January 30 is marked in a lot of calendars as the date we finally get to see RIM’s comeback strategy with BB10. 2 devices are expected to be launched, and there is a lot of excitement coming from industry insiders and the consumer public as well. But like much of the fate of Windows phone 8, success for the BB10 platform will come down to trust.
Blackberries were the top of the line for the corporate world; a phone that didn't feel like a toy and didn't perform like one, with the best keyboard in the business and the most efficient email management platform at the time. But the competition gained ground and came to play right in RIM’s backyard, selling the idea that their devices belonged in the corporate world even outperforming the offerings from the Canadian giant. And as they found themselves playing catch-up, users began to fleet to more attractive and stable products.
Blackberries got old fast and users felt abandoned, as the company seemed unable to find answers as fast as the public was asking the questions. IOS and Android got bigger, and even Microsoft saw a window (no pun intended) to gain the ground that they had lost.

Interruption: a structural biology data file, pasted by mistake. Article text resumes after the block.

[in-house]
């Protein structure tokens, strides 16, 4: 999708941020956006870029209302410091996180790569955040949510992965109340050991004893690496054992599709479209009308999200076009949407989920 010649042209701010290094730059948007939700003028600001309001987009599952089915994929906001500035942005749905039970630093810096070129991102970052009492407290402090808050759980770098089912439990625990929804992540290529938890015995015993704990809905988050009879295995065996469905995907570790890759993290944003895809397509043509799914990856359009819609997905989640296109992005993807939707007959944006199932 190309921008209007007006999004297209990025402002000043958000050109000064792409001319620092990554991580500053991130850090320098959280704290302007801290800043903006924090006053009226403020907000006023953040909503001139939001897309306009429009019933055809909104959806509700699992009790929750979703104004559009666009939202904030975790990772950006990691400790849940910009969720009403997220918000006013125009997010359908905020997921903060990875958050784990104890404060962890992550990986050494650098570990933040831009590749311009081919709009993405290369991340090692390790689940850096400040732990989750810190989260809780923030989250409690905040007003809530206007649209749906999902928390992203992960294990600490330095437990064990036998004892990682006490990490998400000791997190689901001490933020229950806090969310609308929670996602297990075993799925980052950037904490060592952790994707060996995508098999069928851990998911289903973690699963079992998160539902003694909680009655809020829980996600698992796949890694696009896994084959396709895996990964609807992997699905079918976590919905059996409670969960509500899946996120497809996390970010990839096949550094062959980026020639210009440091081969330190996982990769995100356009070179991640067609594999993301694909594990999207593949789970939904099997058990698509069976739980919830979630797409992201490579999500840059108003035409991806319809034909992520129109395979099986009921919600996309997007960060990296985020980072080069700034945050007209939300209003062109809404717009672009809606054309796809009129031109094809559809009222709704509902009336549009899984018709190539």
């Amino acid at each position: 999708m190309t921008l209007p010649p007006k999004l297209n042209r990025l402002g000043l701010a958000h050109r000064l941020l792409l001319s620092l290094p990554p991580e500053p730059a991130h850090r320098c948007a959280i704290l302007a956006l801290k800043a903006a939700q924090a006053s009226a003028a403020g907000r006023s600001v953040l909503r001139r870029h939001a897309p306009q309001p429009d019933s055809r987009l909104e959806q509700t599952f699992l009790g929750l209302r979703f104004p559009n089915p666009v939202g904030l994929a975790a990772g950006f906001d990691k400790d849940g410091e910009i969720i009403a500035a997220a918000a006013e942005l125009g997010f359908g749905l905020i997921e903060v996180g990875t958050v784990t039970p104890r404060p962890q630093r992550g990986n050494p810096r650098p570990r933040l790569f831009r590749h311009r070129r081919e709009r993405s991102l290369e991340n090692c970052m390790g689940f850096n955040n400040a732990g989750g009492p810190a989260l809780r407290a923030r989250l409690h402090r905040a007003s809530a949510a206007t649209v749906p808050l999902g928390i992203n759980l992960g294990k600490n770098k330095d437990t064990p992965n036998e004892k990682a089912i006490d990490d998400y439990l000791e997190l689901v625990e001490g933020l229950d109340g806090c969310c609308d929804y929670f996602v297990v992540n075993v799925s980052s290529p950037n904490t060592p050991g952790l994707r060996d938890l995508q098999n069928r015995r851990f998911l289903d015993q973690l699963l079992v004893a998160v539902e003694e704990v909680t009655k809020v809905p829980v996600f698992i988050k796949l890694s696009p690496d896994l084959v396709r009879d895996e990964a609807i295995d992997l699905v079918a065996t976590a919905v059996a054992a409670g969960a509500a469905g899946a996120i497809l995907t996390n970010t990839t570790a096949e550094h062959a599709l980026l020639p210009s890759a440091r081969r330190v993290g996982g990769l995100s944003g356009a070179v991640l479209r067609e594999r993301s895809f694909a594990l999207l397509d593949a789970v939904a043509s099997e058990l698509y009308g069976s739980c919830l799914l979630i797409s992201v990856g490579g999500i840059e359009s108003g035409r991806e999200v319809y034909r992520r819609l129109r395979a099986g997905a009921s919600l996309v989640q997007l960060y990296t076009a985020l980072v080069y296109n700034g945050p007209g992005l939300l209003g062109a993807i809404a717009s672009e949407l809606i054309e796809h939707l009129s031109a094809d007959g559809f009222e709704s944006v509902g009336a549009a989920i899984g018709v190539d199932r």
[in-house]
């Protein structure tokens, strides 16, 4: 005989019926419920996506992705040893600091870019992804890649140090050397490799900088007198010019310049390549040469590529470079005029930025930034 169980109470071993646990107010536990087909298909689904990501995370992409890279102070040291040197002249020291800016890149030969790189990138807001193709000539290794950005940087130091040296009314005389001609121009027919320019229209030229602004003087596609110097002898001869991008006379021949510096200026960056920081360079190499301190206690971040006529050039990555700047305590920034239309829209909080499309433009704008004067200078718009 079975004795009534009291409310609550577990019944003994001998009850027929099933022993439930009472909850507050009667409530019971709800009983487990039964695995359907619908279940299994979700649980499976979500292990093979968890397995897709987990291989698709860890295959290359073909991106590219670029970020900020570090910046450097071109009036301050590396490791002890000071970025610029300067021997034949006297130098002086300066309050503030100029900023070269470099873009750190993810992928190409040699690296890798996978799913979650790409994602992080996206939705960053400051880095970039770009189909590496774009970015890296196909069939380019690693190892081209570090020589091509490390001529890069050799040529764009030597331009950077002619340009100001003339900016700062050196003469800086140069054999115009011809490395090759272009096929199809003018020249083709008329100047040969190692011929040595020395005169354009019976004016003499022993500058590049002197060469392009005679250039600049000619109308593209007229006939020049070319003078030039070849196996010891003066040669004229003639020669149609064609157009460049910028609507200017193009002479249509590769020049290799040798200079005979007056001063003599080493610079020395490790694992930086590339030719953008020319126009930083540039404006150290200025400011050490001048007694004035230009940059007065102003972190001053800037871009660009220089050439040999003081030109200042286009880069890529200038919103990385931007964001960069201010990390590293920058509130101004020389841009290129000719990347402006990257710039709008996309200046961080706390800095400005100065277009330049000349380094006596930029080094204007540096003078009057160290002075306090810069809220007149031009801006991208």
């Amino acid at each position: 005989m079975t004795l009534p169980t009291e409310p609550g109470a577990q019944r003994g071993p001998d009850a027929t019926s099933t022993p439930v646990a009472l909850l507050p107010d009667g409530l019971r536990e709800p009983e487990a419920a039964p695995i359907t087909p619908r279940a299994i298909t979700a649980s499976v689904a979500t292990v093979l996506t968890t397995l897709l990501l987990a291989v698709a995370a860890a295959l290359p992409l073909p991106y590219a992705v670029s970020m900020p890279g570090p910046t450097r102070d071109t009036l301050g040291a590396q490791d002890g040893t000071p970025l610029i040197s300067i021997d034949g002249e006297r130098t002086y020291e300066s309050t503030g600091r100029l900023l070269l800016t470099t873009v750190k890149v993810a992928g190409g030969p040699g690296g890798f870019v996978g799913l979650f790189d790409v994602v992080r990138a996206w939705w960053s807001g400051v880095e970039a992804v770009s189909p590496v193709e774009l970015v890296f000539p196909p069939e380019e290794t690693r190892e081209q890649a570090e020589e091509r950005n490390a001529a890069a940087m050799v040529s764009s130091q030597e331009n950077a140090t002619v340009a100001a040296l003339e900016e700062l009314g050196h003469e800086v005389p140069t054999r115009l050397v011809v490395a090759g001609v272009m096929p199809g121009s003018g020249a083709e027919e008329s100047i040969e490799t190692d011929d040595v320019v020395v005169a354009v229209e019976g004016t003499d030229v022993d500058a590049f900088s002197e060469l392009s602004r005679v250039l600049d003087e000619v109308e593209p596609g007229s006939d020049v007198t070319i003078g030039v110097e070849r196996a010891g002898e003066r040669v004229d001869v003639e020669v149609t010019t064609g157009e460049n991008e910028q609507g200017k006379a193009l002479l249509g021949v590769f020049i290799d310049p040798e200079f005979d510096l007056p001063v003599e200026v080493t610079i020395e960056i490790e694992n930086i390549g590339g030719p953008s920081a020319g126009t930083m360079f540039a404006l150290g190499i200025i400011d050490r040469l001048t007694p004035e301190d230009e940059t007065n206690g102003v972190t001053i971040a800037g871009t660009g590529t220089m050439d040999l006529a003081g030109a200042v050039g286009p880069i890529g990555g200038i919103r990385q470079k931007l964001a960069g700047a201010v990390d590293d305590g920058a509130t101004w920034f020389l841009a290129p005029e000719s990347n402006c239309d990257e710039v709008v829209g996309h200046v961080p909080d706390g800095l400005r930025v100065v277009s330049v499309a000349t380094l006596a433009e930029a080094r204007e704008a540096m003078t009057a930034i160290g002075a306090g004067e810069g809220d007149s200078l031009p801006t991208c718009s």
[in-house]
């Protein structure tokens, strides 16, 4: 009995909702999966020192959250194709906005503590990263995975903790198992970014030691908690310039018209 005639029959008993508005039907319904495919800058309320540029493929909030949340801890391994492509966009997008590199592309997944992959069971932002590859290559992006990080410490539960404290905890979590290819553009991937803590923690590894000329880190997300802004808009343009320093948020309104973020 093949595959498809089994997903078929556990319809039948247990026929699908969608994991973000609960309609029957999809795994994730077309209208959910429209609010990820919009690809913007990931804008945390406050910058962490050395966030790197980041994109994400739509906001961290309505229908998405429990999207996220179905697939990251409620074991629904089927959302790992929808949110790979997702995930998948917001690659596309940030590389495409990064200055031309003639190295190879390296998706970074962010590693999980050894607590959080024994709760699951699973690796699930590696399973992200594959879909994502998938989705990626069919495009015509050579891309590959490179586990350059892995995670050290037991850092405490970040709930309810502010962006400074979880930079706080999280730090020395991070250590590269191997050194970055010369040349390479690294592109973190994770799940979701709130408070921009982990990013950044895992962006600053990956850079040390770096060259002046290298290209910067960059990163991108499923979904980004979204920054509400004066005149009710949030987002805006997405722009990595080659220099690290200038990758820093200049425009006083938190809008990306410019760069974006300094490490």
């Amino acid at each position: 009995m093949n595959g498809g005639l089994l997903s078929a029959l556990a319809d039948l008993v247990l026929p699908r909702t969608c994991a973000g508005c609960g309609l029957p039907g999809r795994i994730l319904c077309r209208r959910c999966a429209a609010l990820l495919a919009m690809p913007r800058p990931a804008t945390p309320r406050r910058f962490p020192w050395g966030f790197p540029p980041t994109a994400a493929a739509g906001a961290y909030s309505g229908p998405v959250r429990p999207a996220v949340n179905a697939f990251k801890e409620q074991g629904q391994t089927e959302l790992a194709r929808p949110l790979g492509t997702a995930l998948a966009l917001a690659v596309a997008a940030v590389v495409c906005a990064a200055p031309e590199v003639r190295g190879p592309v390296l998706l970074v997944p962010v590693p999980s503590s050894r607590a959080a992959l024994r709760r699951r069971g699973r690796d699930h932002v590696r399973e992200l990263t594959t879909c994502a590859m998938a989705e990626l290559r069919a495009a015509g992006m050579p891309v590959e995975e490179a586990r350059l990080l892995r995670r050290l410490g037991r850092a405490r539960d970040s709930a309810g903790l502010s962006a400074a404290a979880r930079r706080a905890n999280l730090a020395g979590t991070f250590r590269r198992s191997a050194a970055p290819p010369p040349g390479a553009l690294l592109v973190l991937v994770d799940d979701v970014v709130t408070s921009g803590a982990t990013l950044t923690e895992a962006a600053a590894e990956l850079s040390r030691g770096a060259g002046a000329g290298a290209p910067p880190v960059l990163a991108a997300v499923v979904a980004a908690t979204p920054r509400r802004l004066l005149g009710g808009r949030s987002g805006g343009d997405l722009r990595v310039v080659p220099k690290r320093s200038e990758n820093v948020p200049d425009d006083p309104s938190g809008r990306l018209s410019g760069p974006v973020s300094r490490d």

BB10 is RIM’s answer to all of the questions it couldn't answer before. The devices look sexy, well build and the UI and the OS look enticing with great features and a current look. They also pack features like the work and personal profiles and the Blackberry Hub, which by no means invents the wheel, but definitely offers a new package for it.
In a mobile world dominated by IOS and Android, everybody else is fighting for 3rd place. There are many type of users out there, as RIM very well remembers. Is it too late for a comeback? Or will users return to their Blackberries trusting that the company they once loved won’t leave them without answers if they have to play catch-up again.